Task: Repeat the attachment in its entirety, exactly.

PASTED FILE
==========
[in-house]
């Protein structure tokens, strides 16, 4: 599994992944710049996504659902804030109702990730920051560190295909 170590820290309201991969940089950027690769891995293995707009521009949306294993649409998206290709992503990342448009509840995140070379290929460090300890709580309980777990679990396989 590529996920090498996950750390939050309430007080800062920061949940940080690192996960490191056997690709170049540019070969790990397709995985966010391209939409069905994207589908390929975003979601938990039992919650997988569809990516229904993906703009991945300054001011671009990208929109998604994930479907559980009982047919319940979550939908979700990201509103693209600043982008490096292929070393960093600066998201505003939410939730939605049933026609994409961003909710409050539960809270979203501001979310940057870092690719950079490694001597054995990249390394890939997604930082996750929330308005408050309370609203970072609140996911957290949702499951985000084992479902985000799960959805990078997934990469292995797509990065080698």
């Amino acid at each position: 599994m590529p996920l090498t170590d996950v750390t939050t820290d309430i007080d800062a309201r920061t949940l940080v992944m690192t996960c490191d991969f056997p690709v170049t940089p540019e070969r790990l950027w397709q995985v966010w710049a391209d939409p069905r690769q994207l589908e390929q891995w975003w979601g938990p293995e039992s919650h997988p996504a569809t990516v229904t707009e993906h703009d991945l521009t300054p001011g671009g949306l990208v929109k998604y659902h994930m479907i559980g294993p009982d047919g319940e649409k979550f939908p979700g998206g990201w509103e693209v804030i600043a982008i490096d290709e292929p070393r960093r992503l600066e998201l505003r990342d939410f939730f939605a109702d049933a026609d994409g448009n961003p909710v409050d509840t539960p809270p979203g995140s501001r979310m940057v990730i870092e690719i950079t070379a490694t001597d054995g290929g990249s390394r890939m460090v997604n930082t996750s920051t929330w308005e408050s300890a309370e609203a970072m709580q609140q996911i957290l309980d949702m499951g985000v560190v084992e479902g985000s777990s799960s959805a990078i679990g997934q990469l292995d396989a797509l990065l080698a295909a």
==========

[in-house]
């Protein structure tokens, strides 16, 4: 599994992944710049996504659902804030109702990730920051560190295909 170590820290309201991969940089950027690769891995293995707009521009949306294993649409998206290709992503990342448009509840995140070379290929460090300890709580309980777990679990396989 590529996920090498996950750390939050309430007080800062920061949940940080690192996960490191056997690709170049540019070969790990397709995985966010391209939409069905994207589908390929975003979601938990039992919650997988569809990516229904993906703009991945300054001011671009990208929109998604994930479907559980009982047919319940979550939908979700990201509103693209600043982008490096292929070393960093600066998201505003939410939730939605049933026609994409961003909710409050539960809270979203501001979310940057870092690719950079490694001597054995990249390394890939997604930082996750929330308005408050309370609203970072609140996911957290949702499951985000084992479902985000799960959805990078997934990469292995797509990065080698």
């Amino acid at each position: 599994m590529p996920l090498t170590d996950v750390t939050t820290d309430i007080d800062a309201r920061t949940l940080v992944m690192t996960c490191d991969f056997p690709v170049t940089p540019e070969r790990l950027w397709q995985v966010w710049a391209d939409p069905r690769q994207l589908e390929q891995w975003w979601g938990p293995e039992s919650h997988p996504a569809t990516v229904t707009e993906h703009d991945l521009t300054p001011g671009g949306l990208v929109k998604y659902h994930m479907i559980g294993p009982d047919g319940e649409k979550f939908p979700g998206g990201w509103e693209v804030i600043a982008i490096d290709e292929p070393r960093r992503l600066e998201l505003r990342d939410f939730f939605a109702d049933a026609d994409g448009n961003p909710v409050d509840t539960p809270p979203g995140s501001r979310m940057v990730i870092e690719i950079t070379a490694t001597d054995g290929g990249s390394r890939m460090v997604n930082t996750s920051t929330w308005e408050s300890a309370e609203a970072m709580q609140q996911i957290l309980d949702m499951g985000v560190v084992e479902g985000s777990s799960s959805a990078i679990g997934q990469l292995d396989a797509l990065l080698a295909a």